Oversized Jenkins a good fit in NY- Boston Globe
Oversized Jenkins is a good fit in New York
Despite his 360 pounds, the Jets' Kris Jenkins (sacking Bills QB Trent Edwards) possesses stunning agility and quickness.
By Adam Kilgore
November 13, 2008
FLORHAM PARK, N.J. - Kris Jenkins has always preferred city life. He grew up outside Detroit and attended the University of Maryland, just outside Washington. He plans on dedicating himself to philanthropy and cooking once his football career concludes. He enjoys the theater and jazz clubs. He promotes education through art.
Jenkins never truly loved playing defensive tackle for the Carolina Panthers, living in a place unable to quench his tastes. He played in Charlotte for his first seven seasons, and his struggles often outweighed his happiness despite success on the field.
"Charlotte was supposed to be the city," Jenkins. "But it was country."
Jenkins, then, is where he belongs, playing in his first season for the New York Jets. His comfort with the city and enhanced maturity have helped him play the best football of his career and become one of the most dominating players in the NFL.
At 6 feet 4 inches and 360 pounds, Jenkins is immovable clogging runs and stunningly agile rushing quarterbacks. The Patriots will try to limit his impact tonight at Gillette Stadium, something no opponent has successfully accomplished this season.
Jenkins is playing at as high a level "as anyone in the league," Jets linebacker David Bowens said. "His penetration reminds me of Pat Williams in Minnesota, [Tennessee's Albert] Haynesworth. When you look at big guys like that who force negative plays, he's a guy like that."
Jenkins nearly frittered away his talent last season. His weight ballooned to almost 400 pounds. He drank frequently. His behavior threatened his career and convinced the Panthers to trade him to the Jets for third- and fifth-round draft picks.
Jenkins recognized an opportunity. He stopped hanging out in clubs. He controlled his weight and devoted himself to his three children and family.
"Staying out of the streets and taking care of my family," Jenkins said. "That's it."
Jenkins finished last season with the Panthers weighing 392 pounds. He arrived at training camp at 360 pounds and collected a $500,000 bonus for meeting workout requirements. The Jets also inserted a weight clause in his contract: The team weighs him 10 times each season, and he earns $25,000 if he makes his proper weight.
"I think that it is a second start," Jenkins said. "I'm starting to feel like I have my life together. A lot of things have changed since when I first started. When I first started playing, rookie year, I was young and immature. Now this is Year 8, and I get a fresh beginning and it's a chance to make a different kind of impact.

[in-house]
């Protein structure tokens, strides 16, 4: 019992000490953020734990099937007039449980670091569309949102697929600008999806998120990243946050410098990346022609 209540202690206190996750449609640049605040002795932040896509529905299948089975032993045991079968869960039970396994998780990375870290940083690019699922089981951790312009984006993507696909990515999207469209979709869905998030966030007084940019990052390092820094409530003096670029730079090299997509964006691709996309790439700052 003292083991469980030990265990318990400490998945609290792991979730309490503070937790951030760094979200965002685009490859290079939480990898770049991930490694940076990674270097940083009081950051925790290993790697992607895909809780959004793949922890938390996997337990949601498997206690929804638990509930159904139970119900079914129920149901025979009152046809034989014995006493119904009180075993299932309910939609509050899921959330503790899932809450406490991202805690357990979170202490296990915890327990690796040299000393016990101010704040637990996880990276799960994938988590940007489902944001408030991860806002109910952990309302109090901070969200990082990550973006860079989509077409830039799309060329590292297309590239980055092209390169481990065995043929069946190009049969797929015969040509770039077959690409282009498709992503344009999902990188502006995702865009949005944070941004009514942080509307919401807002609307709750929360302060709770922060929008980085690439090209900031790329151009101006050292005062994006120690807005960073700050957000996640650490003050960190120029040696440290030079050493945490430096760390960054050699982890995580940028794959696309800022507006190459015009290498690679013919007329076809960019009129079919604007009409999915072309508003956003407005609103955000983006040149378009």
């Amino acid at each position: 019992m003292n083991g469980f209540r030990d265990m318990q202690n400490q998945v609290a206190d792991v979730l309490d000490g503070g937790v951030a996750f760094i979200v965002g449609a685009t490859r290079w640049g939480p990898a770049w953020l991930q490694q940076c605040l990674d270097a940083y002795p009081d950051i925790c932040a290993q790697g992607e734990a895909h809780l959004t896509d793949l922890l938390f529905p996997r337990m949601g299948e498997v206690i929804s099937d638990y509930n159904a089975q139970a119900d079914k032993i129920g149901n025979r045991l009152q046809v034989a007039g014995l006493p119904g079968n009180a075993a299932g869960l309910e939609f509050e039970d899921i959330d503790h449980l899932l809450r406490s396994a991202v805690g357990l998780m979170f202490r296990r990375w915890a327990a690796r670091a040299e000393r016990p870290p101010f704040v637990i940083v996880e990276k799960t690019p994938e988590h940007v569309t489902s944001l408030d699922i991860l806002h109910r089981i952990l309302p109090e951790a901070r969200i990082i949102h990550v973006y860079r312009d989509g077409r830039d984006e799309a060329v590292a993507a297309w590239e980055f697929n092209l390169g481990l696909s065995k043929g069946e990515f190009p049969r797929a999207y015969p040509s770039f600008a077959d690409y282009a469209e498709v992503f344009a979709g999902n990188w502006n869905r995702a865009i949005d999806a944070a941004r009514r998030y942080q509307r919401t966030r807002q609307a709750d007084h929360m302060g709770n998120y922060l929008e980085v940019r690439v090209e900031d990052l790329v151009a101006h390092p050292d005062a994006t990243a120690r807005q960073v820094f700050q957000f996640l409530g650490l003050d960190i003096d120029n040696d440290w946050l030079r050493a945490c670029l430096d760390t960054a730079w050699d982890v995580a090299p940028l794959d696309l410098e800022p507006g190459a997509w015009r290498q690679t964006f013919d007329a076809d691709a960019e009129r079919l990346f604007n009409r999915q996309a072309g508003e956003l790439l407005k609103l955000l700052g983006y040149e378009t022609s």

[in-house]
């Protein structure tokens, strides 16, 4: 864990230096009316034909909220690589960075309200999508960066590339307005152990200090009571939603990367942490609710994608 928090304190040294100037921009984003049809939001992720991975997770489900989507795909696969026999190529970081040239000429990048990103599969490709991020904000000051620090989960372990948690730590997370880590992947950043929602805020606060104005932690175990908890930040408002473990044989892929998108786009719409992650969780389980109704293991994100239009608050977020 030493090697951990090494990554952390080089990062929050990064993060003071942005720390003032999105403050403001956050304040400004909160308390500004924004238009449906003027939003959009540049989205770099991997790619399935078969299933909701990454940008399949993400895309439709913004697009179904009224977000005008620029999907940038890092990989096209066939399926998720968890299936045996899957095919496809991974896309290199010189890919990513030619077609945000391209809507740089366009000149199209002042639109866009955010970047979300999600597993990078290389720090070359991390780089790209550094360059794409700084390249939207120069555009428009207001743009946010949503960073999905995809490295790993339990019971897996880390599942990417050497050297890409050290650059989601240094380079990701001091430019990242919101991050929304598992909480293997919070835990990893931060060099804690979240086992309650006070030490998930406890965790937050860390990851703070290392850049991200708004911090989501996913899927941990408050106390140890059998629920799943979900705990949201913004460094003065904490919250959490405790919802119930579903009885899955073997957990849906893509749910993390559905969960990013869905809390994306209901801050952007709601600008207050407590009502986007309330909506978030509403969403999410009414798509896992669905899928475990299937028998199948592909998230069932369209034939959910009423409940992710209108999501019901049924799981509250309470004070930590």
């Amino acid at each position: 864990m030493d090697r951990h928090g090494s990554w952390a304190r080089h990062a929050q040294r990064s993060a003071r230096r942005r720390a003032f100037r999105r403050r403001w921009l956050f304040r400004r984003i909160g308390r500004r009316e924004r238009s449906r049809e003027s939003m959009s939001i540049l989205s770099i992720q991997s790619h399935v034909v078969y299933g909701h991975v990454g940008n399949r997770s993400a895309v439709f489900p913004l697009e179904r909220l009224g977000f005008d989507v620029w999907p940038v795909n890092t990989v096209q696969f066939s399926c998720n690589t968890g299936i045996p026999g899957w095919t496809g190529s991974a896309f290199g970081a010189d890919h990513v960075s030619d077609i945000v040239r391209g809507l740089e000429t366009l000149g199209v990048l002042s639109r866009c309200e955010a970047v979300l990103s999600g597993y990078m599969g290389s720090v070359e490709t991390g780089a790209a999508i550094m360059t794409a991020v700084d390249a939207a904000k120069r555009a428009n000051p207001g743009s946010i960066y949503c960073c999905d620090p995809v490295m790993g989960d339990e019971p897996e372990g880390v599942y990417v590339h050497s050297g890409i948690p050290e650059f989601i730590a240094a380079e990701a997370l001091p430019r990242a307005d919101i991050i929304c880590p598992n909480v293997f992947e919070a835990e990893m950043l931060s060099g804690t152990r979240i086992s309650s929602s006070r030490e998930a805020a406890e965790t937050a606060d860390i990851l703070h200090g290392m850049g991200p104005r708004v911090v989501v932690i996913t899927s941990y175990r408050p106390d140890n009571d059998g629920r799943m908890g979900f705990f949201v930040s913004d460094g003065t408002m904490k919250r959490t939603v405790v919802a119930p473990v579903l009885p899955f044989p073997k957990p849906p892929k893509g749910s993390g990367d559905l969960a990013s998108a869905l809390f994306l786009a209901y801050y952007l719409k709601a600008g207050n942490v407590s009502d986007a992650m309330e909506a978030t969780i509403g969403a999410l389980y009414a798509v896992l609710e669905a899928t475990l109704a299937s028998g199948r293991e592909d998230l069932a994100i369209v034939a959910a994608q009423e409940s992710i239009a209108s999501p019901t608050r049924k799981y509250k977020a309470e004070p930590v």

"I really like the area. I like the team. It just feels welcoming. I really got a second chance, so I'm going to take advantage of it."
Jenkins rapidly asserted himself as a leader, his vibrant personality pervading the locker room. Yesterday, a teammate asked him if he wanted to join a group delivery order of sandwiches. Jenkins was brushing his teeth at his locker.
"You know me," he said. "I'm going to eat my lentils."
"He's crazy," Jets safety Kerry Rhodes said. "He can be quiet one minute, the next minute he's loud. Next minute, he's a big brother. Next minute, I'm his big brother. You never know with him. He's one of those personalities."
Jenkins's personality, though, is not restricted to jokes. He has addressed the Jets and told them their talent rivals that of the Panthers team with which he advanced to Super Bowl XXXVIII. "If they did it, we can, too," Jenkins announced.
After the Jets beat the Kansas City Chiefs Oct. 26, Rhodes drove with Jenkins from his house in New Jersey to Ricardo Steak House in New York. Jenkins talked the entire time, sharing lessons from his life, barely allowing Rhodes a word.
"He can talk you to death," Rhodes said. "And it may come out quirky or may not be what you think, but at the end of the day it has a positive message."
Most of all, his teammates respect Jenkins's performance. His presence, Bowens said, forces opponents to run the ball outside. Linebackers playing behind him run free "because he's almost guaranteed a double team, every time," Bowens said. His size helps him stuff two gaps, and his quickness lets him burst around and through blockers and into the backfield.
Focused on his season and still settling into a temporary home, Jenkins has yet to fully experience New York. After the season, he plans on checking out the city's restaurant scene. He'll continue his work with Life Pieces to Masterpieces, a nonprofit program that teaches inner-city kids about life using art as a framework. He may see a Broadway show.
Jenkins will have time to choose. He said he is looking into buying a house in the area, ready to call his new team - his new city - home.
"I love it," Jenkins said. "I think that we might be out here for quite a while."
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Jenkins A Good Fit In New York Boston Globe
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